Gold Climbs to One-Month High as Bets Fall on U.S. Rate Increase

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Gold advanced to the highest in a month as traders scaled back bets on a U.S. interest-rate increase in September after Federal Reserve officials said they needed more evidence that the economy is strengthening.

Fed officials signaled concern over low inflation and want to see the labor market improve further, according to minutes released Wednesday of the central bank’s July meeting. Gold reached a five-year low last month on concern policy makers would raise rates as early as September, curbing the meal’s appeal because it doesn’t pay interest.

Traders see the likelihood of a rate rise next month at 34 percent, down from 48 percent on Tuesday, data compiled by Bloomberg show. Gold is heading for the biggest monthly gain since January as concern about currency devaluations from China to Kazakhstan boosted demand for a haven. Investors on Wednesday bought the most bullion through physical-backed funds in a week.

“Expectations of a September rate rise are now fading and the focus is shifting to December, to the benefit of gold,” Tom Kendall, a precious metals strategist at ICBC Standard Bank Plc, said by phone from London.

Gold futures for December delivery rose 2.2 percent to settle at $1,153.20 an ounce at 1:42 p.m.on the Comex in New York. Prices rose to $1,153.70, the highest for a most-active contract since July 15.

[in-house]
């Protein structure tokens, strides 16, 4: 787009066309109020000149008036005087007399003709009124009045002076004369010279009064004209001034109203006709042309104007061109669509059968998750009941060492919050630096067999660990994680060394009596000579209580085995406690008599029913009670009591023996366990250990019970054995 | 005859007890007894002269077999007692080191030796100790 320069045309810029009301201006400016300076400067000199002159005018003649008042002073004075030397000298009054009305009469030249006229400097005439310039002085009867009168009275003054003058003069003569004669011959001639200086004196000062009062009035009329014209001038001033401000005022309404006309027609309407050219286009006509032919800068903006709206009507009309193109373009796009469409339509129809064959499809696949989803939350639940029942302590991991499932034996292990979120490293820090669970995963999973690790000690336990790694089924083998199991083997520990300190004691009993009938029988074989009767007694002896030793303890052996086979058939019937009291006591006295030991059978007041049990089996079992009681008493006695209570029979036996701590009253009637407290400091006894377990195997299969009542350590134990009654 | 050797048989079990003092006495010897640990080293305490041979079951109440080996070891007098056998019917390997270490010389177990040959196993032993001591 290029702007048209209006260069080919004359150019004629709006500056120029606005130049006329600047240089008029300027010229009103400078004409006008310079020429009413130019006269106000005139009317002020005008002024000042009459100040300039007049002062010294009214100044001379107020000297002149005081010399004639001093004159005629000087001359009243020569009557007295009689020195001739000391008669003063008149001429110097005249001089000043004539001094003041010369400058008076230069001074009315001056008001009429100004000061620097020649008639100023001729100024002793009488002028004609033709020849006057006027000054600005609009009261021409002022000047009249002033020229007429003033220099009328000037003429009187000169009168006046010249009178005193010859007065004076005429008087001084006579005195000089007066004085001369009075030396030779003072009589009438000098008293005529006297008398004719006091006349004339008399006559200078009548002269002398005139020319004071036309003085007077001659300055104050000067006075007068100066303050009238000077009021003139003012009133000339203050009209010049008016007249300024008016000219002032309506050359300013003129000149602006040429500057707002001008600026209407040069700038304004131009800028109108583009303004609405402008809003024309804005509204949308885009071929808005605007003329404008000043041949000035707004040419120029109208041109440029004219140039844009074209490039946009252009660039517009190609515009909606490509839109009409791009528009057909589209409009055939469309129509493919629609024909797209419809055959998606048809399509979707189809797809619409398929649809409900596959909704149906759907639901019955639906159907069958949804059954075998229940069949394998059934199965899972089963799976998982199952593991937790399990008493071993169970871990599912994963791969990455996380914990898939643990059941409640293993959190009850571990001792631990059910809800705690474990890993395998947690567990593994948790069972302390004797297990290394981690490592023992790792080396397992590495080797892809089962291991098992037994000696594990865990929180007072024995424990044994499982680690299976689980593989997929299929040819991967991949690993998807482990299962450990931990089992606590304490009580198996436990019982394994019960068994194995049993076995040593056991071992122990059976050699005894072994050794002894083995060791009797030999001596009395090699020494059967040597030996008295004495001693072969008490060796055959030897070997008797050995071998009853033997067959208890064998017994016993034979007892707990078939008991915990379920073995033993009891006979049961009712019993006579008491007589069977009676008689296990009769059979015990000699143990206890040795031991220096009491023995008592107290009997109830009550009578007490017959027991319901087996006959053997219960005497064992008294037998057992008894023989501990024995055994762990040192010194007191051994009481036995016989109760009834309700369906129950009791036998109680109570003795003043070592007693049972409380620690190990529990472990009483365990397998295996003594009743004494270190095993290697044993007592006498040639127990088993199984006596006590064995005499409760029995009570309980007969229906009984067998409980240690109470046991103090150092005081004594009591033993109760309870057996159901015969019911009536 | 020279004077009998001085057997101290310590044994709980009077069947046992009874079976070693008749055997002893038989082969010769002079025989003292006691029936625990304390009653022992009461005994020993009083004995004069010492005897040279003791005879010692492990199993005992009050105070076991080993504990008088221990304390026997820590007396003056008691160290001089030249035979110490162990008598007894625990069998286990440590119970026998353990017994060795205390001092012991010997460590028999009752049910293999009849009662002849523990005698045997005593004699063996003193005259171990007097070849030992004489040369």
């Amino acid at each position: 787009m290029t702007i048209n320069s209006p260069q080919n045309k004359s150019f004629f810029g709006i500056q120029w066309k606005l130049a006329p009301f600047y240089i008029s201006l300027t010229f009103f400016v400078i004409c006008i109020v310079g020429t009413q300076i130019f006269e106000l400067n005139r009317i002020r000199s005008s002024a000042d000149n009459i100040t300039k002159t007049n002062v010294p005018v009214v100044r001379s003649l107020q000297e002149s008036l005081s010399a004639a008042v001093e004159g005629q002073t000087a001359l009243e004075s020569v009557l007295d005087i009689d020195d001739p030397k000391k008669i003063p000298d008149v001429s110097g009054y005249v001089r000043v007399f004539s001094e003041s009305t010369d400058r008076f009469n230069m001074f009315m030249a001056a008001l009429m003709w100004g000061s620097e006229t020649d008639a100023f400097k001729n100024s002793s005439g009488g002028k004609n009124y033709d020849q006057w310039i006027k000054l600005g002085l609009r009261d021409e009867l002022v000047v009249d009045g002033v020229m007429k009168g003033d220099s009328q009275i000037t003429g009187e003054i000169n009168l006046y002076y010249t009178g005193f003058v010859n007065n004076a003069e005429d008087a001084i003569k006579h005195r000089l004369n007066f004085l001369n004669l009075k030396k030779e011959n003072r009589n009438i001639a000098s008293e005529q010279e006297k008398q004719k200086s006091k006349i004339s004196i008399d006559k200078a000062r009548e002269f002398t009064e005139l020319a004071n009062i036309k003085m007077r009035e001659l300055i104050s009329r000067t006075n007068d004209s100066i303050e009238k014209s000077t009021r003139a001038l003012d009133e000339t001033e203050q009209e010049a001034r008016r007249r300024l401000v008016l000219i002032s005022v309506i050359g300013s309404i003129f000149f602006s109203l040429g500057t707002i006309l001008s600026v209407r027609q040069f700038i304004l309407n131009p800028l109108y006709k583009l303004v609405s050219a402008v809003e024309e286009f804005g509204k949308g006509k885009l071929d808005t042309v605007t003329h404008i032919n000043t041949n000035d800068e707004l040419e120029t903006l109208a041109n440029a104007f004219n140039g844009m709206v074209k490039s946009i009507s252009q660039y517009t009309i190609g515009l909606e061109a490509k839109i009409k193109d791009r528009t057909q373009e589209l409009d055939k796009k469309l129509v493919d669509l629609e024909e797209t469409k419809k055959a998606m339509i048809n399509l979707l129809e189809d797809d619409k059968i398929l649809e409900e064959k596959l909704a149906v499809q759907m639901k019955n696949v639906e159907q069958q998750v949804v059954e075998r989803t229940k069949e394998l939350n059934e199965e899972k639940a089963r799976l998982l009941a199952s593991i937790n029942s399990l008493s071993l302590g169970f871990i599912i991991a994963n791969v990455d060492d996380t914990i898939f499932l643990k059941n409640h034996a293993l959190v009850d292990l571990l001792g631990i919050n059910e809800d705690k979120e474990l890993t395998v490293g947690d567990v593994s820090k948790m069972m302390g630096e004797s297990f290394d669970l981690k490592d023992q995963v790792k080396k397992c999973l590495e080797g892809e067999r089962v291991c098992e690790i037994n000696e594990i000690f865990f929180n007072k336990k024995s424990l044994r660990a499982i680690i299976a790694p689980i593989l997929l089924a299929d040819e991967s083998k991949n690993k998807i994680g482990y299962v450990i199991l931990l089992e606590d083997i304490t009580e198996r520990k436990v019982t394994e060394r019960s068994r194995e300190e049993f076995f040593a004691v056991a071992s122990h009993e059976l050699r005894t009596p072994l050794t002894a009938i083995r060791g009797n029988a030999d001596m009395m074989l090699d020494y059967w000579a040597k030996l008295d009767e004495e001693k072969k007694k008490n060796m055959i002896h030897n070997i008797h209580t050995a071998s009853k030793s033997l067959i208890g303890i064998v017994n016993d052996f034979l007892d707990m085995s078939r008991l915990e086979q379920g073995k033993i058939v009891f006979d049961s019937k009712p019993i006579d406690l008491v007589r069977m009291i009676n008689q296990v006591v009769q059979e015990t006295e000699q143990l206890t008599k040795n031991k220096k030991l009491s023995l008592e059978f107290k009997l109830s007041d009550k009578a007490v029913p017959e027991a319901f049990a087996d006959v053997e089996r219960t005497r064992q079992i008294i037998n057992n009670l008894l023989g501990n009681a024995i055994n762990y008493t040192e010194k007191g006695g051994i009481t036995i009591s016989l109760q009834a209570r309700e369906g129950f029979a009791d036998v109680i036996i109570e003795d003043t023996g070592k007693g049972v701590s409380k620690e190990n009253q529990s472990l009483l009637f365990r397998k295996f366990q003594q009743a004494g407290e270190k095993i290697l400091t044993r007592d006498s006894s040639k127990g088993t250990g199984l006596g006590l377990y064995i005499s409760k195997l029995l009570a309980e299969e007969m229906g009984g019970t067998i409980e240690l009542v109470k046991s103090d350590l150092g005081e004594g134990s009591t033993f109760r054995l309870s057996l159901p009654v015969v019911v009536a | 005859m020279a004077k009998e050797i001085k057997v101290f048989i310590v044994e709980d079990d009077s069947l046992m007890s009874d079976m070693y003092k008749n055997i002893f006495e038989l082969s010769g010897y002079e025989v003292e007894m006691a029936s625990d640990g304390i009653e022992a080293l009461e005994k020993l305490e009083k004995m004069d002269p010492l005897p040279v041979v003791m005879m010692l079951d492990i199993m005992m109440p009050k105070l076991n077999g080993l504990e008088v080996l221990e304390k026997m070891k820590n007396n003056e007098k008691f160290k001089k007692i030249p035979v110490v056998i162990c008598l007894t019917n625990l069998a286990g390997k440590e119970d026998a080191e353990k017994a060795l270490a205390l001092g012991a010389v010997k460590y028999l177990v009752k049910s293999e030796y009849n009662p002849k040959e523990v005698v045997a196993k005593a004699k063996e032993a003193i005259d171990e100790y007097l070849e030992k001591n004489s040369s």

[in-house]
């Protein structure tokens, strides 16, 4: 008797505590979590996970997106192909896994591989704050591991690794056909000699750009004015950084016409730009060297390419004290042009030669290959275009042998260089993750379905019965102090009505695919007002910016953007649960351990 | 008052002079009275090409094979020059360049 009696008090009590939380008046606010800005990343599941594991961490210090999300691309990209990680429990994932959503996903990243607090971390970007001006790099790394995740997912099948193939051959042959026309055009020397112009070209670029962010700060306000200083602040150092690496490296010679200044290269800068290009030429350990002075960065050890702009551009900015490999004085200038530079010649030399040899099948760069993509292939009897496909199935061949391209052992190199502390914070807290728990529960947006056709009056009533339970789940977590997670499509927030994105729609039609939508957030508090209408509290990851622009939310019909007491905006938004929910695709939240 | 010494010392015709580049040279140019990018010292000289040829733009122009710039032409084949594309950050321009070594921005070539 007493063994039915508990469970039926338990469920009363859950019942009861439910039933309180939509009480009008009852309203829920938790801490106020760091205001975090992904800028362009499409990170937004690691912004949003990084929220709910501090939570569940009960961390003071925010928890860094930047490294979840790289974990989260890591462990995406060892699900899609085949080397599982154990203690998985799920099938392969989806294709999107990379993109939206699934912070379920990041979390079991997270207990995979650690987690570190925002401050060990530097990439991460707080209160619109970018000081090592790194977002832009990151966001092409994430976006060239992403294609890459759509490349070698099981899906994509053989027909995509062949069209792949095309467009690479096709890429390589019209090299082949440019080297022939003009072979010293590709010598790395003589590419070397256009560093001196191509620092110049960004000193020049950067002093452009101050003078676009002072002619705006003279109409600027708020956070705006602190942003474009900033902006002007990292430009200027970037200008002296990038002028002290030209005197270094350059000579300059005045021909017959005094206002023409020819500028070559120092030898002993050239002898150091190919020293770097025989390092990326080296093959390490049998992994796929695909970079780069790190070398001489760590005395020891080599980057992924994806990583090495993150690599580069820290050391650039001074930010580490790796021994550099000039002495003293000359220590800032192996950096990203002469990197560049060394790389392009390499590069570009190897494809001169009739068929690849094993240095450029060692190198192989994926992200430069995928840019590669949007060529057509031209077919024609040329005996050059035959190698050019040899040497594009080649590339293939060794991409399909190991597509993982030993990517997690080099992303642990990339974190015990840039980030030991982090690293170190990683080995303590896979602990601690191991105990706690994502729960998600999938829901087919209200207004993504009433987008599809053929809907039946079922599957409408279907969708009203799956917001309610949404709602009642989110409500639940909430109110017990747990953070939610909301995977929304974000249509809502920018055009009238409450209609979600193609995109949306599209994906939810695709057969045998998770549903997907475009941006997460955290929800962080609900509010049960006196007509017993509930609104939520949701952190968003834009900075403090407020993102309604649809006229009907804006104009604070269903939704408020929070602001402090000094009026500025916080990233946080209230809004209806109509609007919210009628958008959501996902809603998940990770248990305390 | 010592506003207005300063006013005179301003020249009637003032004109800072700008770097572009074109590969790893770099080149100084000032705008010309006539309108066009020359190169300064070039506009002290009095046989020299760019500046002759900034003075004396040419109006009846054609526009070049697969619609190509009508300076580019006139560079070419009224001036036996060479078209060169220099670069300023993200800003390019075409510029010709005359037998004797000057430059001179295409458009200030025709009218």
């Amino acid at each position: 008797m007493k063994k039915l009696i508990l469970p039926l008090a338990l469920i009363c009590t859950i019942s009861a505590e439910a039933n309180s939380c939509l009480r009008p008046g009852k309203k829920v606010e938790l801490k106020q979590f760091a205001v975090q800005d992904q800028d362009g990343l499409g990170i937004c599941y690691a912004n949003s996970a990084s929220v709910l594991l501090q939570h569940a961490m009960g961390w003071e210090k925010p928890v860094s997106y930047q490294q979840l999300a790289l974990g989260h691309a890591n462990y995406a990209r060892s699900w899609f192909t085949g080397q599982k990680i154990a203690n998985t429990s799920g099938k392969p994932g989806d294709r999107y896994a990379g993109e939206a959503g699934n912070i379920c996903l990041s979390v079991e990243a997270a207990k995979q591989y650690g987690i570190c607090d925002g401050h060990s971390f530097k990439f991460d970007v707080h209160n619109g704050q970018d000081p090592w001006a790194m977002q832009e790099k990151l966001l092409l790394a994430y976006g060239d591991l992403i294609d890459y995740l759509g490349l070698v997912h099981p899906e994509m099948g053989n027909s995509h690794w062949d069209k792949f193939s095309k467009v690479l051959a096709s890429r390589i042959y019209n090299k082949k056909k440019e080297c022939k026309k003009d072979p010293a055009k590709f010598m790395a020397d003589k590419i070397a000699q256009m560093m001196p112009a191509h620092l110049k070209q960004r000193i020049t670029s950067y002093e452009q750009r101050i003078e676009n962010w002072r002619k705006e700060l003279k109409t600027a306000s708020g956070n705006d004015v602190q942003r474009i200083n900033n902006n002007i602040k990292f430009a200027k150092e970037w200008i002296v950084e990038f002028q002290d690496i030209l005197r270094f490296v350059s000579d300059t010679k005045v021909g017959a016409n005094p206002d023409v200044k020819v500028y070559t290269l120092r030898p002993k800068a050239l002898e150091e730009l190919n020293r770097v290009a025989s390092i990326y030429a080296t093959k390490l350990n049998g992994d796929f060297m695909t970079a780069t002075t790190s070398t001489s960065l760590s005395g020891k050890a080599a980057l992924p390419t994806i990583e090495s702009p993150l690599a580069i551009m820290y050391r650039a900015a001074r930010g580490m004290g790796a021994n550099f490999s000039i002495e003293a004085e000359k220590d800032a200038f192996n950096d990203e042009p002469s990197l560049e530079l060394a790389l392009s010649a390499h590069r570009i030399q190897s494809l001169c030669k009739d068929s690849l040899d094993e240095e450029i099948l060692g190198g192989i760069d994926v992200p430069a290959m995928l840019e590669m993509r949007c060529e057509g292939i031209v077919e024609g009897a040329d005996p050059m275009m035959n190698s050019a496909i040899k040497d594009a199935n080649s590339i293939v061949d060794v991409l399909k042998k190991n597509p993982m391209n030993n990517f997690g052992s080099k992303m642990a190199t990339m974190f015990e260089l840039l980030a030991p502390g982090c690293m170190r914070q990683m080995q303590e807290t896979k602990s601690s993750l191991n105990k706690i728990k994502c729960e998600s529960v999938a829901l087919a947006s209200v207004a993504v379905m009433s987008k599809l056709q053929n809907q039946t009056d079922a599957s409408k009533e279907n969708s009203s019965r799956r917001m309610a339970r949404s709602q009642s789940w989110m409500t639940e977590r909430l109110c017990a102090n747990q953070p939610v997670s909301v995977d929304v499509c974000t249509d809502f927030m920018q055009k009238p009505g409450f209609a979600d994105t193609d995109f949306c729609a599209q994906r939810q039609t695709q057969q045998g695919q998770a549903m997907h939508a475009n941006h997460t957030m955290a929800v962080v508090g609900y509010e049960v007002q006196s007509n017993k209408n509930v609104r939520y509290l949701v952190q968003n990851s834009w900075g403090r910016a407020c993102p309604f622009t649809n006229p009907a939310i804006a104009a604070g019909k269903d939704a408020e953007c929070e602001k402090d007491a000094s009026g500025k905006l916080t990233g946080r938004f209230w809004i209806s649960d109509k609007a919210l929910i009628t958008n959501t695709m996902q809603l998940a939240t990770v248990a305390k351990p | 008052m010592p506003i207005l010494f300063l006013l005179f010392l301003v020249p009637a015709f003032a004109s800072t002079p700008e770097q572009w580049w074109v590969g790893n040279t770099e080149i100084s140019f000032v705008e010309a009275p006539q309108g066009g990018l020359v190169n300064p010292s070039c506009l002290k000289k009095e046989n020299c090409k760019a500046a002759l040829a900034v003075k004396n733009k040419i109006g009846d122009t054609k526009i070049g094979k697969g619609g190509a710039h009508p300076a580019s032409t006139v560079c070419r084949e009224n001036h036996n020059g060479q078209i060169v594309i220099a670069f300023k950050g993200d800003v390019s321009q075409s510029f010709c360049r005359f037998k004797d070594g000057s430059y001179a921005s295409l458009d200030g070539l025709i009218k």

Most Fed officials in July “judged that the conditions for policy firming had not yet been achieved,’ the minutes showed. Holdings in bullion-backed exchange-traded products rose 3.4 metric tons to 1,514.6 tons Wednesday, data compiled by Bloomberg show. They’re still near the lowest since 2009.

‘‘Gold is finding support from the statement since people thought the tone was dovish,” Frank Lesh, a trader at FuturePath Trading LLC in Chicago, said in a telephone interview.

Silver futures for December delivery gained 2.2 percent to $15.562 an ounce on the Comex. On the New York Mercantile exchange, platinum and palladium rose.

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